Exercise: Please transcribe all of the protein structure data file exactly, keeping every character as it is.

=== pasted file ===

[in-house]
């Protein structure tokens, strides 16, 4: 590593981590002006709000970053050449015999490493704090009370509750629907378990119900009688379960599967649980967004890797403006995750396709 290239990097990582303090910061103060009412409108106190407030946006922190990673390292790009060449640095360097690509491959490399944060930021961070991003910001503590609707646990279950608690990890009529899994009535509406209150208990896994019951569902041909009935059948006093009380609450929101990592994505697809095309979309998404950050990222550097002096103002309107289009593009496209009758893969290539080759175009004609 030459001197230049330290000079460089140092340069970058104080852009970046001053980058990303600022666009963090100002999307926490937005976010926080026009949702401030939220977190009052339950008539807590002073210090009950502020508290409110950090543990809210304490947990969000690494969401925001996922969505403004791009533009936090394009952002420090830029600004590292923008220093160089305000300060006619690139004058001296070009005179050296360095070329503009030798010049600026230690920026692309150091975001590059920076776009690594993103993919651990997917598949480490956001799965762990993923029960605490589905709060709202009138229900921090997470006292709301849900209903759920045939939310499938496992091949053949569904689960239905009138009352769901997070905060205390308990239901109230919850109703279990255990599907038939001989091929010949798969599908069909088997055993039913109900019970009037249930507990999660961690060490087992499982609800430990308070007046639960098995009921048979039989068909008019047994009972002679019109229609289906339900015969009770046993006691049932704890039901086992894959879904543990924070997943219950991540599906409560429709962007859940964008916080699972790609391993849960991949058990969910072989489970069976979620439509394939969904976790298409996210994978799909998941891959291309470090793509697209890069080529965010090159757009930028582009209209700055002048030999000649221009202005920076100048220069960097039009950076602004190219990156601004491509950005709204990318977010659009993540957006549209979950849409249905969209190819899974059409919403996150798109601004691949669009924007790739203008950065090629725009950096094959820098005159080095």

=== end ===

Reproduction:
[in-house]
């Protein structure tokens, strides 16, 4: 590593981590002006709000970053050449015999490493704090009370509750629907378990119900009688379960599967649980967004890797403006995750396709 290239990097990582303090910061103060009412409108106190407030946006922190990673390292790009060449640095360097690509491959490399944060930021961070991003910001503590609707646990279950608690990890009529899994009535509406209150208990896994019951569902041909009935059948006093009380609450929101990592994505697809095309979309998404950050990222550097002096103002309107289009593009496209009758893969290539080759175009004609 030459001197230049330290000079460089140092340069970058104080852009970046001053980058990303600022666009963090100002999307926490937005976010926080026009949702401030939220977190009052339950008539807590002073210090009950502020508290409110950090543990809210304490947990969000690494969401925001996922969505403004791009533009936090394009952002420090830029600004590292923008220093160089305000300060006619690139004058001296070009005179050296360095070329503009030798010049600026230690920026692309150091975001590059920076776009690594993103993919651990997917598949480490956001799965762990993923029960605490589905709060709202009138229900921090997470006292709301849900209903759920045939939310499938496992091949053949569904689960239905009138009352769901997070905060205390308990239901109230919850109703279990255990599907038939001989091929010949798969599908069909088997055993039913109900019970009037249930507990999660961690060490087992499982609800430990308070007046639960098995009921048979039989068909008019047994009972002679019109229609289906339900015969009770046993006691049932704890039901086992894959879904543990924070997943219950991540599906409560429709962007859940964008916080699972790609391993849960991949058990969910072989489970069976979620439509394939969904976790298409996210994978799909998941891959291309470090793509697209890069080529965010090159757009930028582009209209700055002048030999000649221009202005920076100048220069960097039009950076602004190219990156601004491509950005709204990318977010659009993540957006549209979950849409249905969209190819899974059409919403996150798109601004691949669009924007790739203008950065090629725009950096094959820098005159080095």